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Thread: Some Obvious FOX News Bias That Made Me LoL

  1. #81
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    [QUOTE=Warfish;4490030]Not exactly.

    But I don't expect to have a rational debate with someone such as yourself about a ragingly aggressive Anti-Collectivist that operated during the Cold War. Same as I don't expect a rational debate about media bias from someone who takes every word teh LA Times says as pure fact, source and sight unseen, ignoring bias, incoplete and omission-ridden reporting, and the like throughout our modern media.

    I have no doubt in my mind, that if I went to say, any random Occupy, Democrat Party or DailyKOS/Netroots gathering, and asked "who was worse? Joe Stalin, or Joe McCarthy?" the percentages who replied McCarthy would be higher than thise who say Stalin.

    Fact is, what McCarthy feared during the Cold War, many on today's left (IMO) would find tame. There is a meaningul portion of the left who want more collectivism, more socialism, more communism, i.e. More State Power in all Forms, in our Federal policy.

    In 50 years, Represenative King (I think it was King) will be the enxt McCarthy, for his hearings on Islam.

    And everyone will still think Iran Contra was horrible, but no one will remember wht Fast a& Furious was......

    :dunno:[/QUOTE]

    What is irrational about arguing that socialized medicine does not make a country the USSR?

    What is irrational about arguing that Joseph McCarthy was not a great American?

    And you're debating me, not the folks you "imagine would answer a question a certain way." Stalin is worse than McCarthy, because Stalin is worse than pretty much everyone who ever lived. McCarthy is an American politician that happened to use fear mongering tactics for self aggrandizement.

    You can't just call people communists and collectivists, when they're obviously not. That's what you're doing. I'm a collectivist because I want to return American tax policy to one that reflects the majority of American tax policy in the 20th century (you know, around the same time we were fighting that Cold War agains the communists, LOL!)?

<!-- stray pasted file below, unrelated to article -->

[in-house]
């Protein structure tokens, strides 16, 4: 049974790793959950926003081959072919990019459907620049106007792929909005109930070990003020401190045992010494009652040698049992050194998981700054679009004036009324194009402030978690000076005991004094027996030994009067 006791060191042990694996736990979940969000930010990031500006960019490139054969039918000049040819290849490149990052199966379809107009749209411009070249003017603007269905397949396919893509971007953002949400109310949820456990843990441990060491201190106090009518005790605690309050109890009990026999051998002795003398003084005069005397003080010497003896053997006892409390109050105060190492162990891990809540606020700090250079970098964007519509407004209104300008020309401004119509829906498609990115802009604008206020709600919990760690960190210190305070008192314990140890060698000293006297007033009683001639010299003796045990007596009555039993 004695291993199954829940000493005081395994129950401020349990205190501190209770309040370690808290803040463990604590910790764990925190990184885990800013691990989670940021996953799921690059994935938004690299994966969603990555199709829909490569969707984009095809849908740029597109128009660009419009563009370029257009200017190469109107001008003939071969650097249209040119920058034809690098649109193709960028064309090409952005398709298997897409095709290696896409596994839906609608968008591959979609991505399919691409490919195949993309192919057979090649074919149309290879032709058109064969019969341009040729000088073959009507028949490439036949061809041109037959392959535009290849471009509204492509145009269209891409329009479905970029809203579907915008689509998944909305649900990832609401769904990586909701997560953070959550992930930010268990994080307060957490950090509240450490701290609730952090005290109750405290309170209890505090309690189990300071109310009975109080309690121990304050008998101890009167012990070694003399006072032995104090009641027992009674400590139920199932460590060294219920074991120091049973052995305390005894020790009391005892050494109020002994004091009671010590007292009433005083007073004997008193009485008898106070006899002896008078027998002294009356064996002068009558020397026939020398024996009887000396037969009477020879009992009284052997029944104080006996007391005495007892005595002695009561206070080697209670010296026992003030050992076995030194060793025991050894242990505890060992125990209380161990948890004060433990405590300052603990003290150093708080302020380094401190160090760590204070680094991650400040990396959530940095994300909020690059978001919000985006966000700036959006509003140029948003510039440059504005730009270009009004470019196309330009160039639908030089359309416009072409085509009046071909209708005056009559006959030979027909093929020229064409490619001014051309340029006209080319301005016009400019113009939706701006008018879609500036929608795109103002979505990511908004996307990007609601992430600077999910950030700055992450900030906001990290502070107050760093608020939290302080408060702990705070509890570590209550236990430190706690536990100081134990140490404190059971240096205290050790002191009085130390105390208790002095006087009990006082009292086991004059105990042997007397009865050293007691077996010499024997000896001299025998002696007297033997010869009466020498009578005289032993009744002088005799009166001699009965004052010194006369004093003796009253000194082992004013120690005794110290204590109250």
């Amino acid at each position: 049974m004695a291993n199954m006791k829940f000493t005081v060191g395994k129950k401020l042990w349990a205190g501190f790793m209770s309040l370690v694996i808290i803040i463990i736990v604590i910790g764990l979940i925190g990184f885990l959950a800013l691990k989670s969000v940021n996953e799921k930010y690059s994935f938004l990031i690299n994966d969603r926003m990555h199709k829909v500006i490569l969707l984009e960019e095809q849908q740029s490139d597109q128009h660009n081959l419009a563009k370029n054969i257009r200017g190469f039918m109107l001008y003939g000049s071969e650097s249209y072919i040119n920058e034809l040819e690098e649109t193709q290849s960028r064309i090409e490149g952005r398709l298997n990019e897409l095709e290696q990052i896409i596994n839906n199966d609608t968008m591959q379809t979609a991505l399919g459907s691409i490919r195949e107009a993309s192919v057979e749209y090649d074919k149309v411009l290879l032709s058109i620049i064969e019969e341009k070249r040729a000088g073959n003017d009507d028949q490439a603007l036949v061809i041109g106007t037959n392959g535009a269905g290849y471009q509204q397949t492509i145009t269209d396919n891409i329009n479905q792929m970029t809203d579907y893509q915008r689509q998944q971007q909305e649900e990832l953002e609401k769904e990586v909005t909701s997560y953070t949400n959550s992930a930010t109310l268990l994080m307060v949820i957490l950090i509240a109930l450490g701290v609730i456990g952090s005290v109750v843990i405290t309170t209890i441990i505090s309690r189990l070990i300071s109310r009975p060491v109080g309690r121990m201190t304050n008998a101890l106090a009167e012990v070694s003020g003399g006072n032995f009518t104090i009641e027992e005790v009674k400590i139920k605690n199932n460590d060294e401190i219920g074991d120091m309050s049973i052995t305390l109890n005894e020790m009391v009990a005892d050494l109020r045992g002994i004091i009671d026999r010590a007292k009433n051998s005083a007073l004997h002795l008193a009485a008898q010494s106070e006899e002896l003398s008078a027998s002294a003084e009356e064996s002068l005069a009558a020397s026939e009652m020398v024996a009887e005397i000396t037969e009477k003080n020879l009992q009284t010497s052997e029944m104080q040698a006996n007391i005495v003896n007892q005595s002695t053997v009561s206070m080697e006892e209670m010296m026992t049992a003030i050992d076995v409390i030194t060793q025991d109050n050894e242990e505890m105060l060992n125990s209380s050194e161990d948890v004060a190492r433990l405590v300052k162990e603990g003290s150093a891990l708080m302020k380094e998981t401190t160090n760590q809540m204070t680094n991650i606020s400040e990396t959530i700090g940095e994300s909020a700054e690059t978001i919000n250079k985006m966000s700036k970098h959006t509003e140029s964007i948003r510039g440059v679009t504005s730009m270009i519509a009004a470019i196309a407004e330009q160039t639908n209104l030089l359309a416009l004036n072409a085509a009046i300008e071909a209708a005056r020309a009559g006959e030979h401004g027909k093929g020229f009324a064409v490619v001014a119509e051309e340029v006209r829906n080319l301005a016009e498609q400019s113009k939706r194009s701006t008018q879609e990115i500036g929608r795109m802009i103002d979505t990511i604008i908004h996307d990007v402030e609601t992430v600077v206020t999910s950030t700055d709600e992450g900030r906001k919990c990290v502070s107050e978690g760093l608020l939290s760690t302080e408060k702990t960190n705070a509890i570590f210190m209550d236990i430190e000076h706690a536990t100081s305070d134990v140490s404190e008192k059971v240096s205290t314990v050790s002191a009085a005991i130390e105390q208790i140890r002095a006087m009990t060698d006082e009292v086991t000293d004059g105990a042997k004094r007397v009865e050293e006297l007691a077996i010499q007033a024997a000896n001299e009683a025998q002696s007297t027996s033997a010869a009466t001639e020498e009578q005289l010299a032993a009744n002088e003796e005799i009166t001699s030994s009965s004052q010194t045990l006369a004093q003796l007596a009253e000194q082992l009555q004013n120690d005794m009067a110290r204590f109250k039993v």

I'm a collectivist because I'm for socialized medicine?

    Speaking of McCarthy, checkout this, this is your writing about me:

    [QUOTE]If circumstances were different, like a good compassionate enlightened collectivist, you'd probably be happy to simply have me arrested as an enemy of the people. Or just put a bullet in my head, if no one was looking. For my own good, of course, and the good of all people, determined, as always, by the collectivist in charge. No shortage of violent collectivists doing just that, for the "greater good", throughout history.

    Sorry to dissapoint you my little Collectivist friend. But I don't work by your rules, nor am I interested in debating someone who does not respect the individual on the same old worn out grounds, listening to the same old collectivist talking points yet again. [/QUOTE]

    Talk about fear mongering. I want to kill you? That's news to me, Fish.

    But that's what you do here. I'm an evil collectivist "who would gladly kill you" because I've asked you to explain how a country practicing socialized medicine, like say Germany or the UK or Canada, is suddenly Soviet in nature.

    Keep throwing around terms like collectivist, soviet and communist to describe all positions to the left of you.
    Last edited by SafetyBlitz; 06-13-2012 at 09:58 AM.

  2. #82
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    [QUOTE=SafetyBlitz;4489832]What kind of illness/sickness did she have?

    How long was her treatment?[/QUOTE]

    She had a heart valve issue. She was in the hospital for weeks. This is not a one off. There is a policy in place in NY that allows for this type of thing. The hospitals have a system put together to process these folks and get them medical cards. It was all very organized and clear cut.

  3. #83
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    [QUOTE=SafetyBlitz;4490427]What is irrational about arguing that socialized medicine does not make a country the USSR?

    What is irrational about arguing that Joseph McCarthy was not a great American?[/QUOTE]

    In general I'd say the whole argument for European Style Socialism is a bit irrational as we watch Europe crumble under their debt burden. More irrational is to emulate a system in which high unemployment and low social mobility is the norm. More locally it seems irrational for citizens to elect politicians from a party that controls the most indebted and failing states in the Union. Go through the list. New York, Illinois, California, New Jersey, all dominated by liberal Democrats for years. All are in decline. In New York and New Jersey we have two politicians attempting to change the way things have been done and repair the situation. Cuomo has governed as a relatively fiscally conservative Democrat (this was my hope for Obama when he was elected) as has Christie in NJ. This has begun to stem the bleeding. In California and Illinois we have the same old Obama style Democrats in charge and those two just continue to decline. More taxes, more regulations, a continuing exodus of companies and wealthy individuals. It is a disaster. Why would anyone want to emulate that nationally? It does not make any sense.